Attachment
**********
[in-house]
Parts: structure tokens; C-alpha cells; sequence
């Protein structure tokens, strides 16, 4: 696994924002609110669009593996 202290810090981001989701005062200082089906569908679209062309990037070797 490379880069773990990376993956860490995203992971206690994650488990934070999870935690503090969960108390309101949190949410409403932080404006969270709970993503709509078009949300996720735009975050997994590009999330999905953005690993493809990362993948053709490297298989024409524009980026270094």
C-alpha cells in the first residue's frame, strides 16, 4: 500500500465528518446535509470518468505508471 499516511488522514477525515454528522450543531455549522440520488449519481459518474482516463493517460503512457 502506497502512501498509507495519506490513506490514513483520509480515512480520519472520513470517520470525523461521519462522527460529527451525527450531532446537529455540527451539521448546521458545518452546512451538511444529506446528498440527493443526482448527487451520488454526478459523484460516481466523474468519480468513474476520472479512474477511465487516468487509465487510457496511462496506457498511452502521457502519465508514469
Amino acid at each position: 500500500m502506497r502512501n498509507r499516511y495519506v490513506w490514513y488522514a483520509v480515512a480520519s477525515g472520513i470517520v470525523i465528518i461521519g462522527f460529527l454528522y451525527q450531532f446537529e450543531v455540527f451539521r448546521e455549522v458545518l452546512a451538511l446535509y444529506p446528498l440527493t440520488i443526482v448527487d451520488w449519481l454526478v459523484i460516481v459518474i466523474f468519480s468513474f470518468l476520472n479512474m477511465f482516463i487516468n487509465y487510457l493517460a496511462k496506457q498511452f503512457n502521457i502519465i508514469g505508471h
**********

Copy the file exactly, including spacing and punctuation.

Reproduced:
[in-house]
Parts: structure tokens; C-alpha cells; sequence
């Protein structure tokens, strides 16, 4: 696994924002609110669009593996 202290810090981001989701005062200082089906569908679209062309990037070797 490379880069773990990376993956860490995203992971206690994650488990934070999870935690503090969960108390309101949190949410409403932080404006969270709970993503709509078009949300996720735009975050997994590009999330999905953005690993493809990362993948053709490297298989024409524009980026270094």
C-alpha cells in the first residue's frame, strides 16, 4: 500500500465528518446535509470518468505508471 499516511488522514477525515454528522450543531455549522440520488449519481459518474482516463493517460503512457 502506497502512501498509507495519506490513506490514513483520509480515512480520519472520513470517520470525523461521519462522527460529527451525527450531532446537529455540527451539521448546521458545518452546512451538511444529506446528498440527493443526482448527487451520488454526478459523484460516481466523474468519480468513474476520472479512474477511465487516468487509465487510457496511462496506457498511452502521457502519465508514469
Amino acid at each position: 500500500m502506497r502512501n498509507r499516511y495519506v490513506w490514513y488522514a483520509v480515512a480520519s477525515g472520513i470517520v470525523i465528518i461521519g462522527f460529527l454528522y451525527q450531532f446537529e450543531v455540527f451539521r448546521e455549522v458545518l452546512a451538511l446535509y444529506p446528498l440527493t440520488i443526482v448527487d451520488w449519481l454526478v459523484i460516481v459518474i466523474f468519480s468513474f470518468l476520472n479512474m477511465f482516463i487516468n487509465y487510457l493517460a496511462k496506457q498511452f503512457n502521457i502519465i508514469g505508471h